1. Stand out

Recruiters will never know how awesome you are, when you’re never invited for an interview. So stand out of the crowd early. I did this by creating an original resume for every job. Mine was an infographic, using the colour scheme of the company (easily findable on the website). I used Piktochart for this, but there are numerous ways to create an attractive resume.

Also think about what makes you special, and mention this in your cover letter. For me in Australia it was my European background (which is great on social issues), the languages I can speak (3 opposing to 1) and the degree I have (master’s anyone?). These are aspects my Australian competition would not offer, so I tried to leverage it.

  1. Build up a reference list

Australians are big on checking your references. If you are like me new to a country, it is hard to present these references.

Find a way to connect with people in your field willing to give you a reference. I started volunteering at Sacred Heart Mission, a charity helping people who are homeless. I volunteered in their communication team and was able to grow a network over there.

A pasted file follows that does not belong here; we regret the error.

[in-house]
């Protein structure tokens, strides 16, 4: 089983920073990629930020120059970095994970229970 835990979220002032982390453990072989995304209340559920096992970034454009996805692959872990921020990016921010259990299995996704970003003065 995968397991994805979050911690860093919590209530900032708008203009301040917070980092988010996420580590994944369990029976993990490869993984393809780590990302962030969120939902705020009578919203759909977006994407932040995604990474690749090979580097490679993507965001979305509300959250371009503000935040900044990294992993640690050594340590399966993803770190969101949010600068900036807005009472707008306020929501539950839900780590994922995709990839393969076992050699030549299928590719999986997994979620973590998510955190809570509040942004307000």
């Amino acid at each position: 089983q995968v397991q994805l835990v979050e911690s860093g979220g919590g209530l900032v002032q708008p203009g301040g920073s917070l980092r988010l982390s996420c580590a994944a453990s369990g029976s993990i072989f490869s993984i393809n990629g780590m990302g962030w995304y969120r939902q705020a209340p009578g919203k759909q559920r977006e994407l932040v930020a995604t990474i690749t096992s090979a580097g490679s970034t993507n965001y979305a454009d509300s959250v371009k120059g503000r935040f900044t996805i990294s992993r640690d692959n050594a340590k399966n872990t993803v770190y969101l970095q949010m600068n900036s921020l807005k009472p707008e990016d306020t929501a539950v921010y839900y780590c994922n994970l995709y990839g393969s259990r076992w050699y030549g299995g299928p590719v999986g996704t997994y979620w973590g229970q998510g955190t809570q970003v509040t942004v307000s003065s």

Their reference was essential in getting me a job offer.

  1. Get experience

Find a way to gain experience in your field and in the country you live in. By volunteering as a communication officer, I could show examples of my writing in English, for an Australian organisation. Without some relevant experience it will be hard to give good examples to new employers. However, don’t get stuck in unpaid work. Do it only as long as it benefits you as well.

  1. Do what you love

Nothing shows more confidence than being happy with yourself and what you do. I was stuck in a negative spiral when looking for a job. I felt all my free time should go to applying for jobs and writing cover letters. But I was being rejected more and more because I was losing confidence more and more.

Take a step back and spend time on your passions. I volunteered in communications for a great organisation. But I also took the time to read a good book and started writing again. This was not only a good exercise for me, but I felt more relaxed and better about myself. Don’t get sucked up in the job hunt and take time for yourself. It will show in interviews and you will get a job easier.